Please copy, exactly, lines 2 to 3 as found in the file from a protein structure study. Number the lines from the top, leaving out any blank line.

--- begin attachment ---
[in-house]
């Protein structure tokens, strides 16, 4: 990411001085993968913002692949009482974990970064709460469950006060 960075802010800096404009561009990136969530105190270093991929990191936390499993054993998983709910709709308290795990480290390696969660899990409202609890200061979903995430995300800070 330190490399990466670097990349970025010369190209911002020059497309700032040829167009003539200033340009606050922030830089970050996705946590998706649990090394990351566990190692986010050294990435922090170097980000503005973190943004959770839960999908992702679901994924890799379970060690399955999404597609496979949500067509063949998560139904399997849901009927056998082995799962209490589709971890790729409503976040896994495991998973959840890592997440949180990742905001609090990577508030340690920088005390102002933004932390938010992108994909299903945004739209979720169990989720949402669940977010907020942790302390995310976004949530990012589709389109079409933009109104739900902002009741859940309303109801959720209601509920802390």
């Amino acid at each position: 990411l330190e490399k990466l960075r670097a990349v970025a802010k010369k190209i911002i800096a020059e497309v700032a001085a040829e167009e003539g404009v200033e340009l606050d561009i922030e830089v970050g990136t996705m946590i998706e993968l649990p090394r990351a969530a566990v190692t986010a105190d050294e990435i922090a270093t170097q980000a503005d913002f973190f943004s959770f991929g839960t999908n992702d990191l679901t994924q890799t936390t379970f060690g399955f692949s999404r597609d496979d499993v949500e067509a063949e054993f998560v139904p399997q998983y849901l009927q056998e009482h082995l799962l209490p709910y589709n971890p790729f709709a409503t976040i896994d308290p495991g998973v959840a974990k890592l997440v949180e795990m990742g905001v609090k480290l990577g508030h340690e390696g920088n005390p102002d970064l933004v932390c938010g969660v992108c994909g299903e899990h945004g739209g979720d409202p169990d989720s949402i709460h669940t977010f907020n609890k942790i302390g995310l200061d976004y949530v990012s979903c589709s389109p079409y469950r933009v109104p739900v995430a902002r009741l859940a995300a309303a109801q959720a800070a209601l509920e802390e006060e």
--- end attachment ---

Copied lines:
């Protein structure tokens, strides 16, 4: 990411001085993968913002692949009482974990970064709460469950006060 960075802010800096404009561009990136969530105190270093991929990191936390499993054993998983709910709709308290795990480290390696969660899990409202609890200061979903995430995300800070 330190490399990466670097990349970025010369190209911002020059497309700032040829167009003539200033340009606050922030830089970050996705946590998706649990090394990351566990190692986010050294990435922090170097980000503005973190943004959770839960999908992702679901994924890799379970060690399955999404597609496979949500067509063949998560139904399997849901009927056998082995799962209490589709971890790729409503976040896994495991998973959840890592997440949180990742905001609090990577508030340690920088005390102002933004932390938010992108994909299903945004739209979720169990989720949402669940977010907020942790302390995310976004949530990012589709389109079409933009109104739900902002009741859940309303109801959720209601509920802390």
């Amino acid at each position: 990411l330190e490399k990466l960075r670097a990349v970025a802010k010369k190209i911002i800096a020059e497309v700032a001085a040829e167009e003539g404009v200033e340009l606050d561009i922030e830089v970050g990136t996705m946590i998706e993968l649990p090394r990351a969530a566990v190692t986010a105190d050294e990435i922090a270093t170097q980000a503005d913002f973190f943004s959770f991929g839960t999908n992702d990191l679901t994924q890799t936390t379970f060690g399955f692949s999404r597609d496979d499993v949500e067509a063949e054993f998560v139904p399997q998983y849901l009927q056998e009482h082995l799962l209490p709910y589709n971890p790729f709709a409503t976040i896994d308290p495991g998973v959840a974990k890592l997440v949180e795990m990742g905001v609090k480290l990577g508030h340690e390696g920088n005390p102002d970064l933004v932390c938010g969660v992108c994909g299903e899990h945004g739209g979720d409202p169990d989720s949402i709460h669940t977010f907020n609890k942790i302390g995310l200061d976004y949530v990012s979903c589709s389109p079409y469950r933009v109104p739900v995430a902002r009741l859940a995300a309303a109801q959720a800070a209601l509920e802390e006060e």